Will the Dem Centrists Ever Get the Memo?

Today was supposed to be the day that the bipartisan infrastructure bill would be put up for a vote in the House. Instead, Nancy Pelosi has moved the vote to Thursday, because the progressives said so.

Rep. Pramila Jayapal (D-Wash.), head of the Congressional Progressive Caucus, said she wasn’t bluffing when warning that progressives were willing to tank the infrastructure plan until the House and the Senate also pass a $3.5 trillion reconciliation bill that’s still far from finished. And it seems she meant business.

Jayapal told us in a Sunday night interview, before Pelosi’s announcement, that the number of Democrats willing to kill the infrastructure bill is growing.

“It’s actually increasing, and it’s increasing from members who aren’t just within the Progressive Caucus,” she said.

The CPC chair estimated last week that more than half of the 95 House Democrats in the caucus were prepared to vote “no.” “I think it’s now probably somewhere around 60,” she said.

“They’re members of the [Congressional] Black Caucus, the [Congressional] Hispanic Caucus, the [Congressional] Asian [Pacific American] Caucus, some of whom are not members of the Progressive Caucus, who feel very strongly that this is really the only shot we have to deliver on the agenda that the president ran on,” she said.

House centrists appear to believe they are holding some kind of winning hand. Greg Sargent:

But the centrists — or “moderates,” as some call them — now want Biden to bring down the hammer on progressives. Some centrists anonymously leaked to Politico Playbook that they’re “infuriated” that Biden has not yet pressured progressives to pass the bipartisan bill this week, before reconciliation is done:

Moderate Democrats expected Biden to start twisting House progressives’ arms during their White House meeting last week. But we’re told by sources in the progressive camp and another senior Democratic aide that the president has neither asked progressives to drop their demand that the reconciliation bill pass in tandem with [the Bipartisan Infrastructure Framework], nor pressed them to accept a stand-alone vote on BIF this week — at least not yet.

As one moderate griped to Playbook: “The president needs to pick up the phone and call people.”

You see, from the point of view of centrists, this is an indictment of Biden. But this misses the point entirely. If anything, this shows that Biden does not see utility in pressuring progressives, at least not in this fashion, meaning this gambit is already backfiring.

On August 30, Sahil Kapur reported at NBC News that centrist Democrats used to steer the ship in the Obama era. Now, progressives are taking the wheel.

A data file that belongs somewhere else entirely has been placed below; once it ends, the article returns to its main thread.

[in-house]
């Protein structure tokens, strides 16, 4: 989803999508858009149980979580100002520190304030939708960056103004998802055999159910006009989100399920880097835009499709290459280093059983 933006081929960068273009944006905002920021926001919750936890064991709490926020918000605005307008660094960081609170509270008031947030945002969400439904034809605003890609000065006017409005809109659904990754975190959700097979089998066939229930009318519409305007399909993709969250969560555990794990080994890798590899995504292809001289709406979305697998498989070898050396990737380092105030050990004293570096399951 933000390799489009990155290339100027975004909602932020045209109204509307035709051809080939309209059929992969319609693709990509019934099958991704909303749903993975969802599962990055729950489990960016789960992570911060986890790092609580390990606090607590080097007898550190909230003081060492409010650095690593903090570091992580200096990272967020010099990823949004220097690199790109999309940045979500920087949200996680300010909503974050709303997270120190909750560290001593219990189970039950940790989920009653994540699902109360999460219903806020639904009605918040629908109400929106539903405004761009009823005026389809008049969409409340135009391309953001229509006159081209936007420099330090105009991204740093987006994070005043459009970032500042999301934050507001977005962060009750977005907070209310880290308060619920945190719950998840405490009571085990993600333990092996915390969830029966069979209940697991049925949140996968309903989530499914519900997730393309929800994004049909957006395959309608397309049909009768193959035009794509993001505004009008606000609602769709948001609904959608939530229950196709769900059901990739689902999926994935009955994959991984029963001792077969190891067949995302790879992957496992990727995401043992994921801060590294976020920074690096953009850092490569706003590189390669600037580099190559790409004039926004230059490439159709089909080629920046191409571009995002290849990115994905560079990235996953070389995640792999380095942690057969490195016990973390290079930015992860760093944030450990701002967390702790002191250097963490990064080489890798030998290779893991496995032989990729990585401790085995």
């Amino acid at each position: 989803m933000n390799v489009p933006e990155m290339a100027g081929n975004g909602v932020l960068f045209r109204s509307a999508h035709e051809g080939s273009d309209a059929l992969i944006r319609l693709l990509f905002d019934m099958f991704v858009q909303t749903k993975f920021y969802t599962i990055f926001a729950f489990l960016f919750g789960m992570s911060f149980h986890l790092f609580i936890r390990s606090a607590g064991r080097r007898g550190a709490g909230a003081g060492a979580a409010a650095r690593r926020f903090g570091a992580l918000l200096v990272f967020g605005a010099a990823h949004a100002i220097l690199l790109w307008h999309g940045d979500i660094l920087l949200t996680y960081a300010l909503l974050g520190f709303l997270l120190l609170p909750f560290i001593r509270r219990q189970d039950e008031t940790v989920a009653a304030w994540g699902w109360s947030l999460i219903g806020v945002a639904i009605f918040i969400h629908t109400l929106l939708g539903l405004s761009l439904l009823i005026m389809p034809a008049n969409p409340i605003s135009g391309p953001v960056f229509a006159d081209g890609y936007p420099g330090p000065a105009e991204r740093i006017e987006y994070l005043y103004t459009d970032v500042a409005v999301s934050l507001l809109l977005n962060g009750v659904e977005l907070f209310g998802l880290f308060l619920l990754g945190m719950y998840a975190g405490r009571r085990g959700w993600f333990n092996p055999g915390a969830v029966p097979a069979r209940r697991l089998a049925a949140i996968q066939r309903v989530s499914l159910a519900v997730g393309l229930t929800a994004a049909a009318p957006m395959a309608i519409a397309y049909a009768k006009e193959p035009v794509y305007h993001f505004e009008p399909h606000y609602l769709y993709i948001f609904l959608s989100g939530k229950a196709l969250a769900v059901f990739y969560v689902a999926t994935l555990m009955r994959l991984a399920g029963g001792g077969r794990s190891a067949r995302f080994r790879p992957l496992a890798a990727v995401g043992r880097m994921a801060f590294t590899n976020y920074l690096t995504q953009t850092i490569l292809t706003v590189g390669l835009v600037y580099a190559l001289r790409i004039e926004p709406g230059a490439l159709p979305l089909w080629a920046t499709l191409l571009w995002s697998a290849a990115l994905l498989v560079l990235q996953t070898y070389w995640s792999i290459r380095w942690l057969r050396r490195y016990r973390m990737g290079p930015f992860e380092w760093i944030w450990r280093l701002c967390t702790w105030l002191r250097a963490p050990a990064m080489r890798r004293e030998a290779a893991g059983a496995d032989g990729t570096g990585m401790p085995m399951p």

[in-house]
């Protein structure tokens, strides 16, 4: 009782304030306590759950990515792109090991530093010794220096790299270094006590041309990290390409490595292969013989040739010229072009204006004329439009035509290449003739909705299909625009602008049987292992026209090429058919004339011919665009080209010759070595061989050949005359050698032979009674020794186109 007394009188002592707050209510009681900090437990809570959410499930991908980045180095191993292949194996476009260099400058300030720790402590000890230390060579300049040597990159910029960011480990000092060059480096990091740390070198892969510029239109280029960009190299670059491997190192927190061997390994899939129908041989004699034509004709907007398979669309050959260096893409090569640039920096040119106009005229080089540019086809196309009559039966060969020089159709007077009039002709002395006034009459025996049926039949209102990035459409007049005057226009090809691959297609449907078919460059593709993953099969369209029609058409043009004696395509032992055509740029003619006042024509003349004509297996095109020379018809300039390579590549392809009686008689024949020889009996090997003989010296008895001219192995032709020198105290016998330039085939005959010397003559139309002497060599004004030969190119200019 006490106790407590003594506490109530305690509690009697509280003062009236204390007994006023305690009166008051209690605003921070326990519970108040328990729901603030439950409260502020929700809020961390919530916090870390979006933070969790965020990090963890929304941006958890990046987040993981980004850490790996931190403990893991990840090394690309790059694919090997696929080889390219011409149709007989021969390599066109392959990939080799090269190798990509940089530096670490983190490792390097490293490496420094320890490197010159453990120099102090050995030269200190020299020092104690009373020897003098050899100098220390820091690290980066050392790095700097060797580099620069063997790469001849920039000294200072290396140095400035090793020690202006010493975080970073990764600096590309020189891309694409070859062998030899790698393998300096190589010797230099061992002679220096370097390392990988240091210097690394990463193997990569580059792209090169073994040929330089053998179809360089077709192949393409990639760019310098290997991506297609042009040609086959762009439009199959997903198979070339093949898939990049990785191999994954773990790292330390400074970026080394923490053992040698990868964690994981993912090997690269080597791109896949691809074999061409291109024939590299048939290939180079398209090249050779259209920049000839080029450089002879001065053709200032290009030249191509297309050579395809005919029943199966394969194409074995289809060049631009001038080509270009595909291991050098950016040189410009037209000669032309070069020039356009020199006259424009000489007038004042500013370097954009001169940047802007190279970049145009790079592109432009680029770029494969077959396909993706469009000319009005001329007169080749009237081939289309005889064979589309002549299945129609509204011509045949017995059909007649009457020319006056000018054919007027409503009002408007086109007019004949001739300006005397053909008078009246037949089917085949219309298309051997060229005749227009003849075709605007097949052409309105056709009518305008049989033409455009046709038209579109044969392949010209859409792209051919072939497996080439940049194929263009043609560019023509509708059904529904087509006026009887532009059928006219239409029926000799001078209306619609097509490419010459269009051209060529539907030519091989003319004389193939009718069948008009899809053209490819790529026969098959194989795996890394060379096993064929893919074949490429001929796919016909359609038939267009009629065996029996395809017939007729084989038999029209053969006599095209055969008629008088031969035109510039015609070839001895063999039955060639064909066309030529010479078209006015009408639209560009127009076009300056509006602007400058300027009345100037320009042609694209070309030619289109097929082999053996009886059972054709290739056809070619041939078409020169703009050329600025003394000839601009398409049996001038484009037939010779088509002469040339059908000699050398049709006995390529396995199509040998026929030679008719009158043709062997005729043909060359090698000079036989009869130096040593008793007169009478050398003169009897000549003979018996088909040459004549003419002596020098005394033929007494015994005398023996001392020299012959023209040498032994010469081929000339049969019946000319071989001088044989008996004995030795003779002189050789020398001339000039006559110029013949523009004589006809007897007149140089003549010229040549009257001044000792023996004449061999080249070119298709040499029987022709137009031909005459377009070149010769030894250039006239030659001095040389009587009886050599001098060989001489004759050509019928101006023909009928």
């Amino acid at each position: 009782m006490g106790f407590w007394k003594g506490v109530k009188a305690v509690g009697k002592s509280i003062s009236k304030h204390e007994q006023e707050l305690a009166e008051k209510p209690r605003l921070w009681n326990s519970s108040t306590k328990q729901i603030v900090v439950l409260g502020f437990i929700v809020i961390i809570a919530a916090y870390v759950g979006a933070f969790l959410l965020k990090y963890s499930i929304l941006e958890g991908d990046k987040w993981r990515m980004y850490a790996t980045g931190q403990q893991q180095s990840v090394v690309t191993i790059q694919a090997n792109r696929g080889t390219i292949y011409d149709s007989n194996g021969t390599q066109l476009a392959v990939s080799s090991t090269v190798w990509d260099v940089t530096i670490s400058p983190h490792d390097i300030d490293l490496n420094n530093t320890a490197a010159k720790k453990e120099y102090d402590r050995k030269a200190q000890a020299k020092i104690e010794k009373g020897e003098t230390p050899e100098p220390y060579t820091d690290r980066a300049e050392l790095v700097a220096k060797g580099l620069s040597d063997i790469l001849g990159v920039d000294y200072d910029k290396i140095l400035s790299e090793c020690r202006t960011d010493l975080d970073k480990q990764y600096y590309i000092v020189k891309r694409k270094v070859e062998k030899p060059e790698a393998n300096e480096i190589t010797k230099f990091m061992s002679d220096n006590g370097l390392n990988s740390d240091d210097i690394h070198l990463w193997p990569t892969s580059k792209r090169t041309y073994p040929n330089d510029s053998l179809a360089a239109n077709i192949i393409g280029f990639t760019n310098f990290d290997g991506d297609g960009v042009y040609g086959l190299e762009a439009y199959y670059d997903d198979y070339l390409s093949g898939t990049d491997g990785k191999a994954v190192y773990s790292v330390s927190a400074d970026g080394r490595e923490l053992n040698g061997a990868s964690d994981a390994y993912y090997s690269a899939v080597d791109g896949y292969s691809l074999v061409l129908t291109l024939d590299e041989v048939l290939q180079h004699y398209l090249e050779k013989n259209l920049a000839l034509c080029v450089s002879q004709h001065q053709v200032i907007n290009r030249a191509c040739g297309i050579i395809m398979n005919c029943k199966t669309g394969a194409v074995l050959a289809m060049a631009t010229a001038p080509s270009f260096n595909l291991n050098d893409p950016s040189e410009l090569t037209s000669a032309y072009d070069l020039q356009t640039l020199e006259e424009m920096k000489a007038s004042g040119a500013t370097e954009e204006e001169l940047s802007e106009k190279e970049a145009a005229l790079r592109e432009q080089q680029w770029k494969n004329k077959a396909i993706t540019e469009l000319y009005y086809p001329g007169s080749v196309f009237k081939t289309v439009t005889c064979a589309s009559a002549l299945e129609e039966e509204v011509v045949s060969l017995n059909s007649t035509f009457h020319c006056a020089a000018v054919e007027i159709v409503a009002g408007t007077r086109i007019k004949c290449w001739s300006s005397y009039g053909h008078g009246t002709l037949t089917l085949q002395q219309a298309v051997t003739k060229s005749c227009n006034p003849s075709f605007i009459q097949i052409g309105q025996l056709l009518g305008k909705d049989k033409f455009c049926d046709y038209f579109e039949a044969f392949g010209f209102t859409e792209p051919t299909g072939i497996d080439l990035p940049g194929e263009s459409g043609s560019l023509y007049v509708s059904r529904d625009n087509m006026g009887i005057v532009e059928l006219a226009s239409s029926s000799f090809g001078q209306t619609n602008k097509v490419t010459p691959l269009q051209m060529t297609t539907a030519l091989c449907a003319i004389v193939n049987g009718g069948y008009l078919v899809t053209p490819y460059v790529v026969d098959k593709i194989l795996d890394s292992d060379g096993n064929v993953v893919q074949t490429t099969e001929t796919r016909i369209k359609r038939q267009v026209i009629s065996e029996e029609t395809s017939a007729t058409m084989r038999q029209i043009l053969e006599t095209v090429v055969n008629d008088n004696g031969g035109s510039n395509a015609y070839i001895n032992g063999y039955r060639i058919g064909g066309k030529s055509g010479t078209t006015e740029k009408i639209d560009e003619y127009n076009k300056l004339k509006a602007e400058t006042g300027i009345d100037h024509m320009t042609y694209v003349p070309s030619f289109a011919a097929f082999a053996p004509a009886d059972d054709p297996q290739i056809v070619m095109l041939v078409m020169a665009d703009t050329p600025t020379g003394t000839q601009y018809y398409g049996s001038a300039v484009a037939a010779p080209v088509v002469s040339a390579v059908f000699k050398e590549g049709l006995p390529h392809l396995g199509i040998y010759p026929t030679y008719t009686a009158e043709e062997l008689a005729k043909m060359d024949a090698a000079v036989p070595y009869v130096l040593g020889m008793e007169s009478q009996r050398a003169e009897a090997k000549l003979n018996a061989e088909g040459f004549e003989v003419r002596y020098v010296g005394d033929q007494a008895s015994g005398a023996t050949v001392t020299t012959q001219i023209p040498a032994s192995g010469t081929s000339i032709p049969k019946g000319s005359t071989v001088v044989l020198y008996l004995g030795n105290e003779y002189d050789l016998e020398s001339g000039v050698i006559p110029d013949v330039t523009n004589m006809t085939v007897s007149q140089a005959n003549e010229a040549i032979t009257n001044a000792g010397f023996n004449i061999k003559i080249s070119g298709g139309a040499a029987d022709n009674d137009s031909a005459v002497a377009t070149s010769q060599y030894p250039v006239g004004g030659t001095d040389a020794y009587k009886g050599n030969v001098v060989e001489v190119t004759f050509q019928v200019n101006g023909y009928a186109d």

Since 2010, a political realignment fueled by the election of the first Black president has wiped out most rural Democrats. The new, slimmer Democratic majority hinges on suburban districts that used to reliably vote Republican but drifted away from the GOP in the age of Donald Trump. The new suburban “majority makers” are from well-educated districts with more liberal social values.

The result is a narrower Democratic majority, but one that is more cohesive and progressive.

The Progressive Caucus has grown to 95 House members. Centrist Democrats have split into three factions, with some overlapping membership: The Problem Solvers Caucus (which stresses bipartisanship), a shrunken Blue Dog Coalition (which emphasizes fiscal responsibility) and the New Democrat Coalition (which calls for bridging left-right divides).

My take is that much of the country is done with Clinton-style third-way hypercautious incrementalism and wants to see the Democrats actually DO SOMETHING for a change, but a lingering few haven’t gotten the memo and don’t realize they aren’t calling the shots any more. Anyway, obviously it’s the so-called moderates, not the progressives, who are killing President Biden’s agenda and putting the party at risk in the midterms, and they are too stuck in their old paradigms to see that.

Back to Greg Sargent:

I can report that the office of Rep. Pramila Jayapal (D-Wash.), the chair of the Congressional Progressive Caucus, confirms this to be the case.

“The White House has not asked progressives to change course,” Chris Evans, a spokesperson for Jayapal, told me. He noted there has been no pressure to vote for the infrastructure bill “before” the reconciliation one is “passed.”

“Like the overwhelming majority of Democrats, progressives support President Biden’s entire Build Back Better agenda and look forward to sending both bills to his desk,” Evans added.

Note that progressives are working hard to cast themselves as the true champions of Biden’s agenda. And it’s true: The reconciliation bill’s provisions on global warming, child care, paid leave, health care and education — offset by reforms making the tax code fairer, more progressive and less prone to elite gamesmanship — comprise the blueprint from Biden and the Democratic Party to secure our nation’s future.

Can we call up the Clintonistas moderates and call them splitters and ask them to start being real Democrats and stop being divisive? Can we please please please?

Axios is reporting now that two of the nine House Dem moderates who demanded the bipartisan bill be voted on today — Reps. Vicente Gonzalez (D-Texas) and Filemon Vela (D-Texas) — are on board with voting on the reconciliation bill also. However, they are denying that this is because anyone exercised “leverage” on them. Whatever floats your boat, folks.

This may be the moment at which we see if the Democratic Party really is moving to the left, or if the so-called moderates can still veto everything the party wants to accomplish to keep it stuck in the 1990s. Personally, given the debt ceiling deadline we’re up against, if it were up to me I’d put off everything else until next week. But if Nancy Pelosi can steer through this mess successfully, all power to her.